Next, you do this all over again, to make a second level.  And glue on pieces for the back, too.  While the Liquid Nails is setting, I went around and used duct tape all around all the seams, just to make it solid.  And I have to say, I'm quite proud of how solid it is now.  When I shake it, it barely moves.  Mama Cat, who is now about 18 pounds, jumps up and sits on the top of it, and it just barely shakes when he lands on it.  It is a solid unit.

When you have both pieces glued together, you should have a two-story condo that looks like this.

Now, the fun part: cutting entrance holes in the storage bins.  Heat will make the plastic softer and easier to cut.  You can use a hairdryer to soften it up a bit.  You want to make the holes small enough so that the cats can get in, but predators (ie raccoons or coyote) can't.  It's better to start with a smaller hole and make it bigger if you need to.  You can always cut more out.  You can't make a big hole smaller, though.  So cut it out, and check to see if the cats will fit inside.

Make sure you use duct tape around the edges, because they are sharp, and you don't want your little one to scratch their belly trying to get in and out.

The best part is filling up the storage bin with blankets and bedding for them to get comfy.  They will create their own little nest, so don't worry too much about making it perfect, but give them the raw materials and they can decorate how they'd like.

The storage bin will look like this:

Then you put the storage bins in the condos - one on the top and one on the bottom.  The insulation surrounding each one will keep the cats nice and toasty.  Slide the bins back pretty far.  The other thing I've done is place an old bath mat in front of the storage bin.  It acts a bit like a doormat.  The cats get all the water and dirt off them before they go into the storage bin, so their inside home stays warm and cleaner.

Now take it outside, and see how the cats like it.  You may want to create a little foundation for it to go on - I just used a couple of 2x4's that were lying on the deck and put them underneath, spaced out evenly, to keep the unit off the ground, and also to add some additional protection against splashing.  Depending on how comfortable and trusting your ferals are, you might have to feed them a few times inside the home so they get used to it, and associate it with goodness.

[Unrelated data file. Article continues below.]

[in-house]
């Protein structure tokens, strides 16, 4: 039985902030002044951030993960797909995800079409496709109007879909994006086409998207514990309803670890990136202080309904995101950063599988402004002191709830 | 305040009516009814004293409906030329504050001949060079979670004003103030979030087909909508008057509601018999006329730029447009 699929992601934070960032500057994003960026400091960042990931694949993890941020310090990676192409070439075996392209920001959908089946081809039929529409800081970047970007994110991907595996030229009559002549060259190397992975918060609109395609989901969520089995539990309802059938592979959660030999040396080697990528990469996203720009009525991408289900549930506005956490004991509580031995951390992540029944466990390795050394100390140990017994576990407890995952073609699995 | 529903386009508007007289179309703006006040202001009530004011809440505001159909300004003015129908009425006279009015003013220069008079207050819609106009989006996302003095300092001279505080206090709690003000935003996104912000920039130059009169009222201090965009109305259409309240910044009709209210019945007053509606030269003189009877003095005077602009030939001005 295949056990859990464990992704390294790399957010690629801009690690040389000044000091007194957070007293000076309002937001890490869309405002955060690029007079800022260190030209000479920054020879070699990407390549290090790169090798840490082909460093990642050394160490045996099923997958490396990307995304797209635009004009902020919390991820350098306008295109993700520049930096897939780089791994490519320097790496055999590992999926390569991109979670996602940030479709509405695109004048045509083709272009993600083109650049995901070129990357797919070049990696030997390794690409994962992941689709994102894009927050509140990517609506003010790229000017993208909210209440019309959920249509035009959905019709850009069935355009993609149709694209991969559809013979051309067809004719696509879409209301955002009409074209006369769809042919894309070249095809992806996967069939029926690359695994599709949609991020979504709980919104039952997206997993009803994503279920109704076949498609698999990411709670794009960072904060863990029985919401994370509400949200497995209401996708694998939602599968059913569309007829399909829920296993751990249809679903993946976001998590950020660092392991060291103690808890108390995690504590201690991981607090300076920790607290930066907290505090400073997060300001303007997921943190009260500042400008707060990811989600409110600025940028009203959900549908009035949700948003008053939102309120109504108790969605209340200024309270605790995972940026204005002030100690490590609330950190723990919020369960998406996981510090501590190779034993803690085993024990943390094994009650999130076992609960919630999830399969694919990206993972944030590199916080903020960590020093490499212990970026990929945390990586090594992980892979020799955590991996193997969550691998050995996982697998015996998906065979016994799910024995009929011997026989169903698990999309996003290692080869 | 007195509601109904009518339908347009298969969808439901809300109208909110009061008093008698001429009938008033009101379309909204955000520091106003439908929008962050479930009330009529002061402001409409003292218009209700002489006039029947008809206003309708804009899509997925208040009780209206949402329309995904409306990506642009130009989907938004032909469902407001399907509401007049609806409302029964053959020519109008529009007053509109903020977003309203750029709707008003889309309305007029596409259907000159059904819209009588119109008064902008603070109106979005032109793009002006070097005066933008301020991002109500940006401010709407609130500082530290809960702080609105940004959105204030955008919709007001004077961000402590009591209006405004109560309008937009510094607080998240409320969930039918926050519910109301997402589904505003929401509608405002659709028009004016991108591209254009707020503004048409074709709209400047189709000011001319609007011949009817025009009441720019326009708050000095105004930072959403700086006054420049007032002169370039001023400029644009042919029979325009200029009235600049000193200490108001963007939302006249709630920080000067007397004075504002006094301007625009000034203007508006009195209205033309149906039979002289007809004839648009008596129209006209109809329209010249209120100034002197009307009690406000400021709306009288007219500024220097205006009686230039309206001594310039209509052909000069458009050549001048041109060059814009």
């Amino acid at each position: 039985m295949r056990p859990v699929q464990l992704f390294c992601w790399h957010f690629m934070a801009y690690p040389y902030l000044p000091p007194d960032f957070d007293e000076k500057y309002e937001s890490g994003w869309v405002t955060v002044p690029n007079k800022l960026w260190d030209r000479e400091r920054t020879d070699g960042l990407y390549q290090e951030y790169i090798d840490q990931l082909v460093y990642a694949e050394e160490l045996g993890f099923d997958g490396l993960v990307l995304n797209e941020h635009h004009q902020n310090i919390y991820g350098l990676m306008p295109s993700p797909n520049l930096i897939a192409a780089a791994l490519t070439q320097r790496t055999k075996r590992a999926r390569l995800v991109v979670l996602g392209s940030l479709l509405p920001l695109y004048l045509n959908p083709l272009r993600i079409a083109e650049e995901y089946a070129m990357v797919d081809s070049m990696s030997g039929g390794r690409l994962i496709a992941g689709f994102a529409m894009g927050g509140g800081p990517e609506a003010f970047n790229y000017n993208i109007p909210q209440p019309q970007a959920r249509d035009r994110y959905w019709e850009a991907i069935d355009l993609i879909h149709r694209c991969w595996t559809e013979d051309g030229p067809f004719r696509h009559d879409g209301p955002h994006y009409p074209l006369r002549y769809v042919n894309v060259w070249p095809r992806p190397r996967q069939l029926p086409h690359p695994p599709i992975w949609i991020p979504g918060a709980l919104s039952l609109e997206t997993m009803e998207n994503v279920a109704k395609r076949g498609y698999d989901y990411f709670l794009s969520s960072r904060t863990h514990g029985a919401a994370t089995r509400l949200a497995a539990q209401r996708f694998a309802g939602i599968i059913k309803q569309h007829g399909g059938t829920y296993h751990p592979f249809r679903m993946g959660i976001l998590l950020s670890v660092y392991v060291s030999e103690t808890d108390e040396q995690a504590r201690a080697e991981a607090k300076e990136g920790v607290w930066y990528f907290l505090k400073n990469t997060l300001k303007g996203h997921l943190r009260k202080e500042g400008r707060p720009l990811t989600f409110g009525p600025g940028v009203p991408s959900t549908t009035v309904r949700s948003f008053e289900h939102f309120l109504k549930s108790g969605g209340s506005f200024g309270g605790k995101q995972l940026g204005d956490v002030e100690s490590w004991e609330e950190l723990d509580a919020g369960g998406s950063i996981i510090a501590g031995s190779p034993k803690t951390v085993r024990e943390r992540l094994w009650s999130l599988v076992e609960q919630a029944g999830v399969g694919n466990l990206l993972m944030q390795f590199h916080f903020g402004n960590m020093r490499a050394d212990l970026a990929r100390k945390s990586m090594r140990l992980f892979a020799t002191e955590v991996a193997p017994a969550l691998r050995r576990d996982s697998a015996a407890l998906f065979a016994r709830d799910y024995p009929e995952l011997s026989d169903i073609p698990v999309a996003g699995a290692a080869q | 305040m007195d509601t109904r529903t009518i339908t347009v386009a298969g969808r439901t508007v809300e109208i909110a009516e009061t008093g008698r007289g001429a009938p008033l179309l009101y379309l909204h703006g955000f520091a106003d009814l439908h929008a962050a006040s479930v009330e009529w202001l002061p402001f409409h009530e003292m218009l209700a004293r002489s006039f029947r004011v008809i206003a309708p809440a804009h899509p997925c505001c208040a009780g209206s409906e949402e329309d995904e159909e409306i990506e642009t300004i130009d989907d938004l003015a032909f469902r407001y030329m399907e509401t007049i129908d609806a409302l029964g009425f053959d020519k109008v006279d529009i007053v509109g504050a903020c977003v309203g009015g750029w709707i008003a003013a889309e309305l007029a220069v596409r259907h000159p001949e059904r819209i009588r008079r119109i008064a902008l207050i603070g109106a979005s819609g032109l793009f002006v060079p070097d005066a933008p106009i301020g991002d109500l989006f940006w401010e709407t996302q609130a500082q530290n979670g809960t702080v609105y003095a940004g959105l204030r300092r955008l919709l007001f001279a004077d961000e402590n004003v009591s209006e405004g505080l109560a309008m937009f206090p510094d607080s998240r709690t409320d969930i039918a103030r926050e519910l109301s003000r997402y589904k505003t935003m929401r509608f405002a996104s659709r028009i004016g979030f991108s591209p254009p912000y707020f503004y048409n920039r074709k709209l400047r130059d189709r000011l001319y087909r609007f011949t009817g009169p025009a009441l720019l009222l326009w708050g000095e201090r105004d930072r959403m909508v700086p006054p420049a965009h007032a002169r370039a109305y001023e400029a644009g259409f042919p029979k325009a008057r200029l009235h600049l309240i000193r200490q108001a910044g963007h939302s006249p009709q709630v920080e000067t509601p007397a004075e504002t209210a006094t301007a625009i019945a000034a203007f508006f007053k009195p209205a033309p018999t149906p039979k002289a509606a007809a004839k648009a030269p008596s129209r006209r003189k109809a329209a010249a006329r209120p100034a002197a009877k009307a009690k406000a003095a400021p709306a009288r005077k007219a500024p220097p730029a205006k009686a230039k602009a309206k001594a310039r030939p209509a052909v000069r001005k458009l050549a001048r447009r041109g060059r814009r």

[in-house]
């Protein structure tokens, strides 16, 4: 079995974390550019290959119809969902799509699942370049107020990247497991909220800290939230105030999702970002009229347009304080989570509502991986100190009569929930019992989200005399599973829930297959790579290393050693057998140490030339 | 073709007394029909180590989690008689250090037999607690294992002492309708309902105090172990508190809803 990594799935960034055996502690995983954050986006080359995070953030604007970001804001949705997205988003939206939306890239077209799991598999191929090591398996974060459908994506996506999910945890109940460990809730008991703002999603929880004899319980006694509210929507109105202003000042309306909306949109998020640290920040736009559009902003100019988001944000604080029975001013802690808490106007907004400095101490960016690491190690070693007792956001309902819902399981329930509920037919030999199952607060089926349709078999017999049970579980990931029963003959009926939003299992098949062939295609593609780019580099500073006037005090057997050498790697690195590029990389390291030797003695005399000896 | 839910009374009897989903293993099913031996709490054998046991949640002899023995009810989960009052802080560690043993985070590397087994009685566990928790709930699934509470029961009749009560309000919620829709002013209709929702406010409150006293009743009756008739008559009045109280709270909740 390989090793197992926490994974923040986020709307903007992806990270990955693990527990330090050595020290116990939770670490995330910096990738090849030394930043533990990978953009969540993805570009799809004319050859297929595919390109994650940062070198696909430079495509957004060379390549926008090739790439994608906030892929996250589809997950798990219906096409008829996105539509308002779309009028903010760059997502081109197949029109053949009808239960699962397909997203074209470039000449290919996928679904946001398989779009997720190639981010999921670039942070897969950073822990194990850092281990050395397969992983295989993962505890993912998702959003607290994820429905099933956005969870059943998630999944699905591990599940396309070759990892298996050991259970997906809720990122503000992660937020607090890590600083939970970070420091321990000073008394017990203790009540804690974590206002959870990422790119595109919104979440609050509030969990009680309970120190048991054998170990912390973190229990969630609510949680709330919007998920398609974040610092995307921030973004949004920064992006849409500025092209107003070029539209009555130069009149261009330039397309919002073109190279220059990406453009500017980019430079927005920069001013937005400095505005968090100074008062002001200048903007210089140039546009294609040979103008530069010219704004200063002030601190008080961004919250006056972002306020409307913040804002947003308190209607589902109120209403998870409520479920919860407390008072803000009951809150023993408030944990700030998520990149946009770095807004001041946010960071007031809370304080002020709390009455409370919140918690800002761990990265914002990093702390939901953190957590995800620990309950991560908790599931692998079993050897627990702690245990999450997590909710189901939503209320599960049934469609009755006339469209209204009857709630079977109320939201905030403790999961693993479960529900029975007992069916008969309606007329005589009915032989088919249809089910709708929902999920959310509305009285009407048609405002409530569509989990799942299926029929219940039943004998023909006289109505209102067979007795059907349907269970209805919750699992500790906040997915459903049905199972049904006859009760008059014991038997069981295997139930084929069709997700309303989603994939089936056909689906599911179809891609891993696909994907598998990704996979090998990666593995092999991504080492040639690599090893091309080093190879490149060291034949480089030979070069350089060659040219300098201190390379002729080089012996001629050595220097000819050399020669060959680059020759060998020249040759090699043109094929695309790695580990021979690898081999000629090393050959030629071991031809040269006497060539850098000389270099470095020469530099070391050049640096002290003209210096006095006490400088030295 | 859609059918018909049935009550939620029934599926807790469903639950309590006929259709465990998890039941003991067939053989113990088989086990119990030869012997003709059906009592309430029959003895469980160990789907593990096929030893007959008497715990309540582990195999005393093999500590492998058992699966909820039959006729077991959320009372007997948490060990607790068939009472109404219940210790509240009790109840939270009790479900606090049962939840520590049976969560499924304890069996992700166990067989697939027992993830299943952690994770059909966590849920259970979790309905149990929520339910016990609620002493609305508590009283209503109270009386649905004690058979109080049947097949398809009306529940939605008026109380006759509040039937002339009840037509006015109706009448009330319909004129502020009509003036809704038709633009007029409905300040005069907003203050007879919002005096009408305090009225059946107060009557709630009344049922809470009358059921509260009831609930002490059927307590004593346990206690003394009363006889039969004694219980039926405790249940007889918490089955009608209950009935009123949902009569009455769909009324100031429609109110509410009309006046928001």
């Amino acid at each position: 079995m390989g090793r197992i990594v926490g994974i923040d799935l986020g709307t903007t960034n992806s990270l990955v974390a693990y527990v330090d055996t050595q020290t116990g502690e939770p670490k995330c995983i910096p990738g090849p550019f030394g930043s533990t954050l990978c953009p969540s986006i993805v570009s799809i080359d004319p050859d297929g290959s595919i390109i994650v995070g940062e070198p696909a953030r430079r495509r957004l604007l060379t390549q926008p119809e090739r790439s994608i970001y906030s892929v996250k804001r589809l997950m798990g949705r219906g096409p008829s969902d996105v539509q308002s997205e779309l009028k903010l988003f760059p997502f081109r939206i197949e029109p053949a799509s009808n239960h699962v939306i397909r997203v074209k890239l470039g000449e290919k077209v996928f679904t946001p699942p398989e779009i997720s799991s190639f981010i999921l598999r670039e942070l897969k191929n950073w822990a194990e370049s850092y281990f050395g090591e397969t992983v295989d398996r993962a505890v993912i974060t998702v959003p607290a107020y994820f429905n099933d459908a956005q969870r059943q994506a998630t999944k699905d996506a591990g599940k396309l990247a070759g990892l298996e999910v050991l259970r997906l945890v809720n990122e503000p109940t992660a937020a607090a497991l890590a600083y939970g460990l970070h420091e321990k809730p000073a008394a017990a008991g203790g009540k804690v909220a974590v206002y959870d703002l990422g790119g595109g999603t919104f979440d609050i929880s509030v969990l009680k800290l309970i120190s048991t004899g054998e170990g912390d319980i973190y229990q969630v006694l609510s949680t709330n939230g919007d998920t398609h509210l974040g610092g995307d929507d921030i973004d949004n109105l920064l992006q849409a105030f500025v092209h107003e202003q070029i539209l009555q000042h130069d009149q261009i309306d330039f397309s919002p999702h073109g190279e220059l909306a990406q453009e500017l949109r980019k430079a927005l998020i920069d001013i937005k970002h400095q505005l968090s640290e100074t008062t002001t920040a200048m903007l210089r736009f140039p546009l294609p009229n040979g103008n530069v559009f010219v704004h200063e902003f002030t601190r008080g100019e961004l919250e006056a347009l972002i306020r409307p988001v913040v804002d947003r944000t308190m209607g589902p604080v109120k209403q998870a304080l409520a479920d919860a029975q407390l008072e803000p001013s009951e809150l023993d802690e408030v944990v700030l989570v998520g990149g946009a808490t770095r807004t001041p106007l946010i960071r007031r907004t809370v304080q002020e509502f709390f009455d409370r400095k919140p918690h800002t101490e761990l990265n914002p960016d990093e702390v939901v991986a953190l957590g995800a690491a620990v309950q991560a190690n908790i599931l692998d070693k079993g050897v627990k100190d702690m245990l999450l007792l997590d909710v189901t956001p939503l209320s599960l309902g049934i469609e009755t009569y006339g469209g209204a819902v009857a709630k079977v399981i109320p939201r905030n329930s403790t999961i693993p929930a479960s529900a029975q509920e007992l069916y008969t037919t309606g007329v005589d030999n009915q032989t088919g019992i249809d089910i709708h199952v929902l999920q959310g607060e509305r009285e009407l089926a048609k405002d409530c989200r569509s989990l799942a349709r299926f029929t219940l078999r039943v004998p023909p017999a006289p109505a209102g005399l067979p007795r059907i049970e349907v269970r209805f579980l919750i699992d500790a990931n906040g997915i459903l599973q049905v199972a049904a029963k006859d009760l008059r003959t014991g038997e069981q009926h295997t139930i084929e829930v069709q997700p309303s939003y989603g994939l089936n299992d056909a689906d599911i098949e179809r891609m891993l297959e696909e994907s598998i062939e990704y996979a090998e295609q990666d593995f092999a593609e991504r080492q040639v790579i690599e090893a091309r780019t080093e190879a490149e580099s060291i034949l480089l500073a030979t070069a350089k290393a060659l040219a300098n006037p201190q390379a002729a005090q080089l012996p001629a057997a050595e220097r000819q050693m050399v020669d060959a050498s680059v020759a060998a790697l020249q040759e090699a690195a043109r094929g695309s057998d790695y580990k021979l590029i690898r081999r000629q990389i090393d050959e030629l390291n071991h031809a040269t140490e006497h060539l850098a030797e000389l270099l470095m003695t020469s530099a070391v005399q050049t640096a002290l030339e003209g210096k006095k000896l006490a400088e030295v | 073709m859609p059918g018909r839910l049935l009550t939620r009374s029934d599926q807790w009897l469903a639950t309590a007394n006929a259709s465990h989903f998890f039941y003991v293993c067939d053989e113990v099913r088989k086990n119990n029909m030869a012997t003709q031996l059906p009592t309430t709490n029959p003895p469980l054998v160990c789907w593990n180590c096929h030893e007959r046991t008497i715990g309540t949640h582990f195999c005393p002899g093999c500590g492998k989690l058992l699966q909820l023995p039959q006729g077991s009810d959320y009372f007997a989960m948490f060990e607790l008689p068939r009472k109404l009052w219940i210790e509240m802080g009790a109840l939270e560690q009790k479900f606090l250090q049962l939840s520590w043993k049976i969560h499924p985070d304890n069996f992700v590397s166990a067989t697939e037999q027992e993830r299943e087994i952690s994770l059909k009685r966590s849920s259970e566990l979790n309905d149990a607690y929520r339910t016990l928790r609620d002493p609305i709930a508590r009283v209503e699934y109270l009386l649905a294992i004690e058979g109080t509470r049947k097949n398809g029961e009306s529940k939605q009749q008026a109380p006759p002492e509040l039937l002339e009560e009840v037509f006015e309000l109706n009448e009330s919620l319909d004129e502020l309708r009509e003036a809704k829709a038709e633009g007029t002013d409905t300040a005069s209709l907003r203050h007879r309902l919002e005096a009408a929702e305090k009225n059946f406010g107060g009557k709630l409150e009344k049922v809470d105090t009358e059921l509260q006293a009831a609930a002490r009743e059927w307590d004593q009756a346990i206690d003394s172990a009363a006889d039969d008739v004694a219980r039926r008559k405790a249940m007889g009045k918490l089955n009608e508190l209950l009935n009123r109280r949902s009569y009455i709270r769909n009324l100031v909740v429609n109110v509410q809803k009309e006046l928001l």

When it rains, I throw a tarp over the entire thing, again, just as some additional protection.  If you leave it hanging over a bit in the front, like in my picture below, it will deflect the water from the homes.  All day today Mama Cat sat on the upper floor cuddled into a blanket, looking out at the rain.  I think he really enjoyed feeling like he had a porch, and could watch things, while still being warm and dry.  I feed him in there when it's raining, too, so he never has to come out and risk getting wet, which is the worst thing for cats to be (can lead to pneumonia, for example).

And even when he's outside his storage bin, the insulation still keeps a lot more heat in than if he was sitting outside.  When I reach my hand in to pet him, it's a good 5-7 degrees warmer when he's just sitting on his porch.  His storage bins get downright toasty when he's in one.

Spending an afternoon and $50 in materials can make a huge difference in the life of a cat, or two,  stranded outside with no shelter this winter.  And anyway, how else can you build a two story home for $50?

EDIT 2/27/13: We've been having crazy winds here - up to 60mph - and the cat house, with the cats inside it, is intact.  The cats are snuggled and warm, and only slightly freaked out about the wind because they have such a cozy spot to rest.  I'm definitely building another one next year!